Thousands of Twitter and Skype user account details have been found for sale on a Russian cyber black market.
Webroot researcher Dancho Danchev reported uncovering the nefarious scheme in a blog post on Wednesday, claiming the accounts details are of Russian users of numerous sites.
"Thousands of Russian Vkontakte, LiveJournal, Twitter, Mail.ru and Skype accounts are currently offered for sale, all of them active and valid," wrote Danchev.
"Based on the underground market advertisement, in 2012, the group/individual behind the service claims to have been in the possession of over 100 million accounting credentials, which have been obtained through ‘private methods'."
The black market is one of many to emerge in recent years. The markets generally sell everything from stolen financial and account information to exploit kits that can be used to mount automated cyber attacks.
The Webroot researcher warned criminals are developing new and sophisticated methods to power and monetise their activities.
"From compromised FTP credentials, CPanel accounts, portfolios of domains, to hacked PayPal and Steam accounts, cybercriminals are actively utilising compromised infrastructure as a foundation for the success of their fraudulent or malicious campaigns," wrote Danchev.
"Cybercriminals are applying quality assurance to their campaigns in terms of abusing the "chain of trust" established among owners of the compromised accounts and the prospective victims, in this case, their friends or colleagues."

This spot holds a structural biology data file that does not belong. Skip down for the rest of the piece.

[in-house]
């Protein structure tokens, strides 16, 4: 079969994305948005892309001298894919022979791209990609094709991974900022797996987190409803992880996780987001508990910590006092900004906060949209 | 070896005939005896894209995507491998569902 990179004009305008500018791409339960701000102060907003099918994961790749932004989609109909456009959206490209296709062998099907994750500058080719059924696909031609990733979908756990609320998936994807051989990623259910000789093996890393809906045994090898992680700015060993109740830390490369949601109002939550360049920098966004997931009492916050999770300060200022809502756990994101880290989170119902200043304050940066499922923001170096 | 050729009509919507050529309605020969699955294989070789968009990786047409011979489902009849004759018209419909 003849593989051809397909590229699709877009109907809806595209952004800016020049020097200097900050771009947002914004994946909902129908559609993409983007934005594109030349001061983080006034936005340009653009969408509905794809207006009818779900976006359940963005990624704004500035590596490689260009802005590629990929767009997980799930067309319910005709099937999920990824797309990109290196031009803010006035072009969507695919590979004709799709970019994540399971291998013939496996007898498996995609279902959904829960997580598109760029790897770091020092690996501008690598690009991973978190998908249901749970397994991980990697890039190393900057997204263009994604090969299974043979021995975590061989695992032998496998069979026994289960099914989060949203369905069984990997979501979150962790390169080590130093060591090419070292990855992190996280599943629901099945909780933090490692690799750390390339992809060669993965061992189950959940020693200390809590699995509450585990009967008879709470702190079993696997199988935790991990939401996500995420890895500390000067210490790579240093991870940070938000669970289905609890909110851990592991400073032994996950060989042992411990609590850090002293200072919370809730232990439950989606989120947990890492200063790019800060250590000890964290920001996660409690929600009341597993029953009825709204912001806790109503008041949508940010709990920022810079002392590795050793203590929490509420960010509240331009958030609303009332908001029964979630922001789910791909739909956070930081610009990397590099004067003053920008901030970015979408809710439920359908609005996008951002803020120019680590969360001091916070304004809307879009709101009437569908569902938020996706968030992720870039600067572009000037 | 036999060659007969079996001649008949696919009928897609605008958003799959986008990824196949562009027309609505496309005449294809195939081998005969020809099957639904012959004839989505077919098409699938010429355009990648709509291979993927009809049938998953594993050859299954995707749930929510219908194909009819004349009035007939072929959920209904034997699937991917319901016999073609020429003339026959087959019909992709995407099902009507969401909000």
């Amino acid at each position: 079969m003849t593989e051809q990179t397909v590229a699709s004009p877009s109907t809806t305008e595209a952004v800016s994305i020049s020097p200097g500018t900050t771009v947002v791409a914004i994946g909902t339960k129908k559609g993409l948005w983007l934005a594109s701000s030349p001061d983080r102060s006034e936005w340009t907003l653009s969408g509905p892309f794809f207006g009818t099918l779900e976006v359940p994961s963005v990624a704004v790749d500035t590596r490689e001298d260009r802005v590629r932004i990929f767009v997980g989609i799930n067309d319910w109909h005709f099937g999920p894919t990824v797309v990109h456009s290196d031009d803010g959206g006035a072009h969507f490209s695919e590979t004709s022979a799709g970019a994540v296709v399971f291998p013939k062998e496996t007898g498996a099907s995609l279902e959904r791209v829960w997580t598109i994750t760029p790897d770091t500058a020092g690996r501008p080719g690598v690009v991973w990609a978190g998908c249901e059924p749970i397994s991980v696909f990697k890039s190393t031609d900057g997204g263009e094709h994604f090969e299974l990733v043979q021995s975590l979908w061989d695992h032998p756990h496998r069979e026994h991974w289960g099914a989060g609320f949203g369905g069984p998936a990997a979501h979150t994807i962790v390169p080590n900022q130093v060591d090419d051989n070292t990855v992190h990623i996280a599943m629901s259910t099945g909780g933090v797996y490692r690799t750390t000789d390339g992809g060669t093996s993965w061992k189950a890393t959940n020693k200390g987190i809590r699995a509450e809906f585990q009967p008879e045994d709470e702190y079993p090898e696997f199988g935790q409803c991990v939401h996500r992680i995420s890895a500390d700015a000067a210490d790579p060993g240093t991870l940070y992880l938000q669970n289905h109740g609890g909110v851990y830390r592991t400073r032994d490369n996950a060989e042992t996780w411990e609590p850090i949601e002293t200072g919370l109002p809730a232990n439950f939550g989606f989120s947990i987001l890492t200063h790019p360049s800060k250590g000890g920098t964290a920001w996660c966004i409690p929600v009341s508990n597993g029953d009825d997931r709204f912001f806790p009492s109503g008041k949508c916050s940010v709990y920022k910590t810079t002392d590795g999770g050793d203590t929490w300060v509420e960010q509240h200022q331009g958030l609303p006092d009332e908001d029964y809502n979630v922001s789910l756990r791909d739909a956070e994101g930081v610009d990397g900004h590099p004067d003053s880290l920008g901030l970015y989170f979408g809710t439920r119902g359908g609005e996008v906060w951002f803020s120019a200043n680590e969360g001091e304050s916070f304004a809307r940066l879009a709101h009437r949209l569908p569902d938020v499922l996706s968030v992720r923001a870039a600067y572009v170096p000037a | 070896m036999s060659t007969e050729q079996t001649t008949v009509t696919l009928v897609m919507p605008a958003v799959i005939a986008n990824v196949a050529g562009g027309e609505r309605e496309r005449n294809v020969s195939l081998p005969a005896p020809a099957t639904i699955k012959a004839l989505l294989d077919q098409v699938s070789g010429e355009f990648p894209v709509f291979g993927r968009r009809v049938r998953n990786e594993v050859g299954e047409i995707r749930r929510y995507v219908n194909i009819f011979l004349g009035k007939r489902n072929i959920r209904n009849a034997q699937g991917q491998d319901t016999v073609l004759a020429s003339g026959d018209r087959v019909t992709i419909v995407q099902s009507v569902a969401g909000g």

Danchev said that the increased sophistication of the operations will lead to an increase in the number of active black markets.
"Thanks to the ease of generating or renting a partitioned botnet for your fraudulent and malicious needs, we predict a steady growth for this market segment," wrote Danchev.
Skype told V3 that it is aware of the threat, and urged users to be extra cautious with their details.
"We are aware of a claim of customer login credentials being made public, and as always, we encourage customers to keep their passwords secure. Customers can change their passwords,"said a Skype spokesperson.
The marketplace is one of many criminal operations to stem from Russia. The country is currently viewed as a hotbed for cybercrime.
Prior to Webroot's findings Trend Micro chief technology officer Raimund Genes listed Russian cyber criminals as one of the biggest threat facing businesses.
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